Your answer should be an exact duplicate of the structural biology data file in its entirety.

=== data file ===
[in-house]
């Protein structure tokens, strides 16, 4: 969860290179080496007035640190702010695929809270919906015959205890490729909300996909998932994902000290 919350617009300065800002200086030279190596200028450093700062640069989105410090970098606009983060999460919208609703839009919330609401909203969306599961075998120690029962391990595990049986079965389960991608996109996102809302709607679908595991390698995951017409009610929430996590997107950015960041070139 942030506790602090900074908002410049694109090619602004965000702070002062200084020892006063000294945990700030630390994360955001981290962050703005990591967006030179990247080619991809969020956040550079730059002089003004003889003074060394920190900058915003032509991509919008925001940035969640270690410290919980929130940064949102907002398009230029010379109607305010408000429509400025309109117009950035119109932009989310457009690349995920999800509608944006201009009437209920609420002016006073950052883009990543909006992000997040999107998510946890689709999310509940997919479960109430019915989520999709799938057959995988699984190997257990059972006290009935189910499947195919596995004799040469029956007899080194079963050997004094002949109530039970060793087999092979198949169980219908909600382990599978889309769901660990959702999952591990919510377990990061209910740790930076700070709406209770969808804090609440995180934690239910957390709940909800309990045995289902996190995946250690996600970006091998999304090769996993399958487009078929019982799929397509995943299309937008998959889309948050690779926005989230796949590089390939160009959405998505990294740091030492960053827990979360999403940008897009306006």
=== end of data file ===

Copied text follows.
[in-house]
């Protein structure tokens, strides 16, 4: 969860290179080496007035640190702010695929809270919906015959205890490729909300996909998932994902000290 919350617009300065800002200086030279190596200028450093700062640069989105410090970098606009983060999460919208609703839009919330609401909203969306599961075998120690029962391990595990049986079965389960991608996109996102809302709607679908595991390698995951017409009610929430996590997107950015960041070139 942030506790602090900074908002410049694109090619602004965000702070002062200084020892006063000294945990700030630390994360955001981290962050703005990591967006030179990247080619991809969020956040550079730059002089003004003889003074060394920190900058915003032509991509919008925001940035969640270690410290919980929130940064949102907002398009230029010379109607305010408000429509400025309109117009950035119109932009989310457009690349995920999800509608944006201009009437209920609420002016006073950052883009990543909006992000997040999107998510946890689709999310509940997919479960109430019915989520999709799938057959995988699984190997257990059972006290009935189910499947195919596995004799040469029956007899080194079963050997004094002949109530039970060793087999092979198949169980219908909600382990599978889309769901660990959702999952591990919510377990990061209910740790930076700070709406209770969808804090609440995180934690239910957390709940909800309990045995289902996190995946250690996600970006091998999304090769996993399958487009078929019982799929397509995943299309937008998959889309948050690779926005989230796949590089390939160009959405998505990294740091030492960053827990979360999403940008897009306006």